Poke bowls in San Francisco
This slick breakfast-lunch spot is another Hawaiian transplant: owner Ken Weller helped establish a Blue Hawaii in Honolulu before opening a San Francisco sister-store in 2010. (Though the mall location is hardly beachy, the surfboard-shaped tables are a nice touch.) The restaurant has gained a following among the downtown desk-set for its acai bowls, poke bowls and all-natural smoothies. The drinks are dairy- and artificial sweetener-free, blended with organic soy milk and apple juice. Highlights include the Lime Drop, a tongue-tingling blend of acai, berries and fresh lime, and the Pink Dragon, which contains dragon fruit and banana.
Owners Shirley Lam, Raymond Chu and John Su took over the longtime Chile Pies space last year, reimagining the former burrito bar. The spot now serves poke bowls and nori-wrapped sushi burritos. Fish choices include tuna, salmon, yellowtail, shrimp, and octopus; opt for the bigeye tuna, which is flown in from Hawaii three times a week. The twenty-odd toppings include Cali-inspired add-ons like sun-dried tomato, guacamole and fresh crabmeat. Pair your bowl with the subtly spicy tartare and chips or a bite-sized Spam musubi.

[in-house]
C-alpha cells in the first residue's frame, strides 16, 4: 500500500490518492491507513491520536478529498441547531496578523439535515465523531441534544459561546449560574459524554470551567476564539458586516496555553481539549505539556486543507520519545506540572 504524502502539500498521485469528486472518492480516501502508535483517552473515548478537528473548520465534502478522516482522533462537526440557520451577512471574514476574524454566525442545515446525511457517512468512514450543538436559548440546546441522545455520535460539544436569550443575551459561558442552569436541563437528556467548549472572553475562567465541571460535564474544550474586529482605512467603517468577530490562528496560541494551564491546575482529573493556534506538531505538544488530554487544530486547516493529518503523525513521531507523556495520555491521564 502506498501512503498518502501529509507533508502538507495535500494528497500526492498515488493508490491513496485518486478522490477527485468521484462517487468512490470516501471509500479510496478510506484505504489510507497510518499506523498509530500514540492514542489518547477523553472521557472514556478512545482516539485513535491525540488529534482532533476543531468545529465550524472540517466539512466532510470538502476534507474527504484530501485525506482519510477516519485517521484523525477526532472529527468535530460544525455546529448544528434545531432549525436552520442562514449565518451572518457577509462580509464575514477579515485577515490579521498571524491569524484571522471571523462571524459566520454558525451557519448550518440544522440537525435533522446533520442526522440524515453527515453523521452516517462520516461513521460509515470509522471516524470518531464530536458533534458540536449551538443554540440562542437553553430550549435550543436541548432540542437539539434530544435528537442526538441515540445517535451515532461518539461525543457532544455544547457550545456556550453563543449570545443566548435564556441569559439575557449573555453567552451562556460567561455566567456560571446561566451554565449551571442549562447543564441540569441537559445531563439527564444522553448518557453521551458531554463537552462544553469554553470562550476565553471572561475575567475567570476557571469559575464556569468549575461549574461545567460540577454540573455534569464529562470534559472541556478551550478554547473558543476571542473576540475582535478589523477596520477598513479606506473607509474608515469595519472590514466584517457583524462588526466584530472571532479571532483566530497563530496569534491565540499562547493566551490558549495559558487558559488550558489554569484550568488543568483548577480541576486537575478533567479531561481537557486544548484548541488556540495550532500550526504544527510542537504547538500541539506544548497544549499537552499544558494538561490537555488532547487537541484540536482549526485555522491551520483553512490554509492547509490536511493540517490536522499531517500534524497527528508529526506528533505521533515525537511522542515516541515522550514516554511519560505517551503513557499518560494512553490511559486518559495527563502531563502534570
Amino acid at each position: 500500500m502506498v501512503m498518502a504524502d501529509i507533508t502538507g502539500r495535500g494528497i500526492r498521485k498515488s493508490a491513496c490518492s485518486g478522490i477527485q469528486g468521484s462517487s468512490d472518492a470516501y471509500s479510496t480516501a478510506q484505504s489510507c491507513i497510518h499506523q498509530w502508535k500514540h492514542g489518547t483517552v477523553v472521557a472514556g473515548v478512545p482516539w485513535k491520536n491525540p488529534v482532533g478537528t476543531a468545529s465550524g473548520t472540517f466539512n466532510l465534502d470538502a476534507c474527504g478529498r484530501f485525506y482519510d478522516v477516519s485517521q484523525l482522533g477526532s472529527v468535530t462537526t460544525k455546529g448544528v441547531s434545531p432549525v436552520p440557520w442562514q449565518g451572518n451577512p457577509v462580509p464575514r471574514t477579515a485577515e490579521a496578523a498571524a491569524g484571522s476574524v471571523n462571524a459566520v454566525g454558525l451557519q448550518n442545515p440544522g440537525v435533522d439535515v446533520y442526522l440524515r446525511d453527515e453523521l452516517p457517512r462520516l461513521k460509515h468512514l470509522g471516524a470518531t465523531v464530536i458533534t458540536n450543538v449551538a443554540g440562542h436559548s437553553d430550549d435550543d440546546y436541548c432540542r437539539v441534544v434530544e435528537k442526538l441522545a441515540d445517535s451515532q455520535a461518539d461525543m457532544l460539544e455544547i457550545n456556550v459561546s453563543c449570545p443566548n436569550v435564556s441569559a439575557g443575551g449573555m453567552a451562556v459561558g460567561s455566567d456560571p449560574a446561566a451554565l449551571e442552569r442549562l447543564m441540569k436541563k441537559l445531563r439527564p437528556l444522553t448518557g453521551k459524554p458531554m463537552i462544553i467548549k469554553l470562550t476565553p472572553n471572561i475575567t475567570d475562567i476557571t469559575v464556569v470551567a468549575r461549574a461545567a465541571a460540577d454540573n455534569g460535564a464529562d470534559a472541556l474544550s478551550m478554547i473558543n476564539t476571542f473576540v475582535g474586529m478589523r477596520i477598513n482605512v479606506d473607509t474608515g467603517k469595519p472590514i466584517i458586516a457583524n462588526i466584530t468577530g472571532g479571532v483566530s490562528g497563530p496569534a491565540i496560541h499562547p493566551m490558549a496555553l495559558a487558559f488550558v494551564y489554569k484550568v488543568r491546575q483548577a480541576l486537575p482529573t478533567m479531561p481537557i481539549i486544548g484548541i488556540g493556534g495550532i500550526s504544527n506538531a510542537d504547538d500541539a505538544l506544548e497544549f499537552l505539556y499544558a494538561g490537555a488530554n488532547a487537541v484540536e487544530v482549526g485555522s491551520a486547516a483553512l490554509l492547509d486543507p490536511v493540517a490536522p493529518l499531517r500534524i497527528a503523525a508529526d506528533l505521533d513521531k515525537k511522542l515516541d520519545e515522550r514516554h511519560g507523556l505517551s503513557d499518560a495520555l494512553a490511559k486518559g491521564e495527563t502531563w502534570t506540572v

Owners Quan Khuu, Brenden Lam, Khuong Luu, Tammy Nguyen and Clarence Wong have their poke assembly line on lock. The experience is streamlined with checklist ordering cards, and the bowls are uncommonly generous. Bases include brown and white rice, mixed greens, and kale (a welcome touch), with salmon, tuna, yellowtail, crab and shrimp and typically available as protein. (All the fish is sourced through ABS Seafood, a SF-based distributor.) Toppings run the gamut, from jalapeño to mango. Garnish your bowl with the Korean pepper-infused Spicy Seoul sauce. For dessert, Poki Time stocks a dozen flavors of mochi and macaron ice cream sandwiches from Maven’s Creamery.
Bay Area natives Reza Morvari and Angel Serratos first pulled their Bowl’D Acai food truck into San Francisco in August 2014 and expanded into poke bowls in 2016. The Bowl'D Up rig does brisk business in front of the mid-Market Blue Bottle weekday mornings, where regulars line up for smoothies, acai bowls and poke. The limited menu offers an “OG” tuna, salmon or tofu bowl, all served with green and white onions, masago, seaweed salad, sesame seeds, dried shallots, and avocado. (Feeling iffy about raw fish from a food truck? The poke can be seared or cooked all the way through upon request.) Add-ons include serrano peppers, ginger, and crush macadamia nuts. Tack on a can of Hawaiian Sun juice for $3.
Brothers Danny and Johnny Eng know their fish: They also own Tailgate Seafood, a familiar name at local farmers’ markets. Here, the bigeye tuna is flown in from Hawaii and the salmon comes fresh from Norway. Start with a base of brown rice, white rice, or local greens, then load it up with fish, tofu and toppings like green onions, crab salad, masago, avocado, edamame and sesame seeds. Top it off with Johnny’s Yaki, an addictive spicy-sweet special sauce, and wash it down with a can of Hawaiian green tea lychee juice.